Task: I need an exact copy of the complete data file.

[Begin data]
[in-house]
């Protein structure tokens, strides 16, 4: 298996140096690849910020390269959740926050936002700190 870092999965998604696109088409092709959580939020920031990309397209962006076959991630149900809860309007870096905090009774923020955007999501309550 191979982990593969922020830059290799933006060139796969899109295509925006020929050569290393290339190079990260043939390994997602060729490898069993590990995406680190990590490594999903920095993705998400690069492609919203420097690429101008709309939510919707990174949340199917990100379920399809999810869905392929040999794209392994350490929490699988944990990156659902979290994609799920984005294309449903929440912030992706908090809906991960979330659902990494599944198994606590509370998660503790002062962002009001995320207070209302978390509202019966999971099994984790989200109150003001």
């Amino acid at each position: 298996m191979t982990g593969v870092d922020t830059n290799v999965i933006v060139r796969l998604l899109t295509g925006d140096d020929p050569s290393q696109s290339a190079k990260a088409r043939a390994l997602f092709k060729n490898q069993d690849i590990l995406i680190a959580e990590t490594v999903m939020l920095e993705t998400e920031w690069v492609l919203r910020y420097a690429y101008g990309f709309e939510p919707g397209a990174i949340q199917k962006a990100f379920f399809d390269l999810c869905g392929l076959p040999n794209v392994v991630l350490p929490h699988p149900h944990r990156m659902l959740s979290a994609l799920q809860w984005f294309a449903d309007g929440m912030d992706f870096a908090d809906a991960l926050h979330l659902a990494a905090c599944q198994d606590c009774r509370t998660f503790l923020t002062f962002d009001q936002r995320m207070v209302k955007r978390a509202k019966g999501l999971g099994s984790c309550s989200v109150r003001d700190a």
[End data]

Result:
[in-house]
């Protein structure tokens, strides 16, 4: 298996140096690849910020390269959740926050936002700190 870092999965998604696109088409092709959580939020920031990309397209962006076959991630149900809860309007870096905090009774923020955007999501309550 191979982990593969922020830059290799933006060139796969899109295509925006020929050569290393290339190079990260043939390994997602060729490898069993590990995406680190990590490594999903920095993705998400690069492609919203420097690429101008709309939510919707990174949340199917990100379920399809999810869905392929040999794209392994350490929490699988944990990156659902979290994609799920984005294309449903929440912030992706908090809906991960979330659902990494599944198994606590509370998660503790002062962002009001995320207070209302978390509202019966999971099994984790989200109150003001």
């Amino acid at each position: 298996m191979t982990g593969v870092d922020t830059n290799v999965i933006v060139r796969l998604l899109t295509g925006d140096d020929p050569s290393q696109s290339a190079k990260a088409r043939a390994l997602f092709k060729n490898q069993d690849i590990l995406i680190a959580e990590t490594v999903m939020l920095e993705t998400e920031w690069v492609l919203r910020y420097a690429y101008g990309f709309e939510p919707g397209a990174i949340q199917k962006a990100f379920f399809d390269l999810c869905g392929l076959p040999n794209v392994v991630l350490p929490h699988p149900h944990r990156m659902l959740s979290a994609l799920q809860w984005f294309a449903d309007g929440m912030d992706f870096a908090d809906a991960l926050h979330l659902a990494a905090c599944q198994d606590c009774r509370t998660f503790l923020t002062f962002d009001q936002r995320m207070v209302k955007r978390a509202k019966g999501l999971g099994s984790c309550s989200v109150r003001d700190a």